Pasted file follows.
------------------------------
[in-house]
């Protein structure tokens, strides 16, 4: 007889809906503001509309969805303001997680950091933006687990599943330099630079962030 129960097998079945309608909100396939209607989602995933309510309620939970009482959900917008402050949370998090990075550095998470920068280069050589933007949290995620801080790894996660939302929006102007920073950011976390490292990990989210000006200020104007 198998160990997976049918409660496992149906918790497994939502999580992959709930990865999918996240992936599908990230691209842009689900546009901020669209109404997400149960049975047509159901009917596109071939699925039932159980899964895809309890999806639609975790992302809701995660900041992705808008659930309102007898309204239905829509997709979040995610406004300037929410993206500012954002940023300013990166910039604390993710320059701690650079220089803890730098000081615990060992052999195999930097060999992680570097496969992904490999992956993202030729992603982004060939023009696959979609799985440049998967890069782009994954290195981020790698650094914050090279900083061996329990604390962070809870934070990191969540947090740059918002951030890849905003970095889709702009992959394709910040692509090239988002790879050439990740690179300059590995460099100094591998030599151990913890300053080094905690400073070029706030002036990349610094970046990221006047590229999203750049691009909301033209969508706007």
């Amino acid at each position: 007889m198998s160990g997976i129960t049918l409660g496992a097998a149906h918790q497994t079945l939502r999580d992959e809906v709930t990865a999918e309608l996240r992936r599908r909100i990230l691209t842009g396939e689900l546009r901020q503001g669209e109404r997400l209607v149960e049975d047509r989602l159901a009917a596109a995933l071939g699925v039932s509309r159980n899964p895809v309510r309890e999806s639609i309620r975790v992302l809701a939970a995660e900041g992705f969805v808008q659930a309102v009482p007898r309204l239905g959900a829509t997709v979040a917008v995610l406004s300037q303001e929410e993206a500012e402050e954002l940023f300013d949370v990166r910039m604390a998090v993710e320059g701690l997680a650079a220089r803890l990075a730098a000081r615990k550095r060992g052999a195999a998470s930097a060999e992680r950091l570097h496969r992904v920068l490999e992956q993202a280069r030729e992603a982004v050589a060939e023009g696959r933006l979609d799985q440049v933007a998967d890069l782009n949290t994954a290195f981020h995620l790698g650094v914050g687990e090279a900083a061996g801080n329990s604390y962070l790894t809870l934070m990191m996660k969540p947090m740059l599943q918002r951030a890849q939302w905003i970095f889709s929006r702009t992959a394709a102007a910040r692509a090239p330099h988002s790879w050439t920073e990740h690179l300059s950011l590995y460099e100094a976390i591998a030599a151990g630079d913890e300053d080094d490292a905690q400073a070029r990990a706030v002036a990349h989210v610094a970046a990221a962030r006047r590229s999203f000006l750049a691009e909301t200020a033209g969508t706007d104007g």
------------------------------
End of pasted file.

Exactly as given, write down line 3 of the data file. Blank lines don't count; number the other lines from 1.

């Amino acid at each position: 007889m198998s160990g997976i129960t049918l409660g496992a097998a149906h918790q497994t079945l939502r999580d992959e809906v709930t990865a999918e309608l996240r992936r599908r909100i990230l691209t842009g396939e689900l546009r901020q503001g669209e109404r997400l209607v149960e049975d047509r989602l159901a009917a596109a995933l071939g699925v039932s509309r159980n899964p895809v309510r309890e999806s639609i309620r975790v992302l809701a939970a995660e900041g992705f969805v808008q659930a309102v009482p007898r309204l239905g959900a829509t997709v979040a917008v995610l406004s300037q303001e929410e993206a500012e402050e954002l940023f300013d949370v990166r910039m604390a998090v993710e320059g701690l997680a650079a220089r803890l990075a730098a000081r615990k550095r060992g052999a195999a998470s930097a060999e992680r950091l570097h496969r992904v920068l490999e992956q993202a280069r030729e992603a982004v050589a060939e023009g696959r933006l979609d799985q440049v933007a998967d890069l782009n949290t994954a290195f981020h995620l790698g650094v914050g687990e090279a900083a061996g801080n329990s604390y962070l790894t809870l934070m990191m996660k969540p947090m740059l599943q918002r951030a890849q939302w905003i970095f889709s929006r702009t992959a394709a102007a910040r692509a090239p330099h988002s790879w050439t920073e990740h690179l300059s950011l590995y460099e100094a976390i591998a030599a151990g630079d913890e300053d080094d490292a905690q400073a070029r990990a706030v002036a990349h989210v610094a970046a990221a962030r006047r590229s999203f000006l750049a691009e909301t200020a033209g969508t706007d104007g």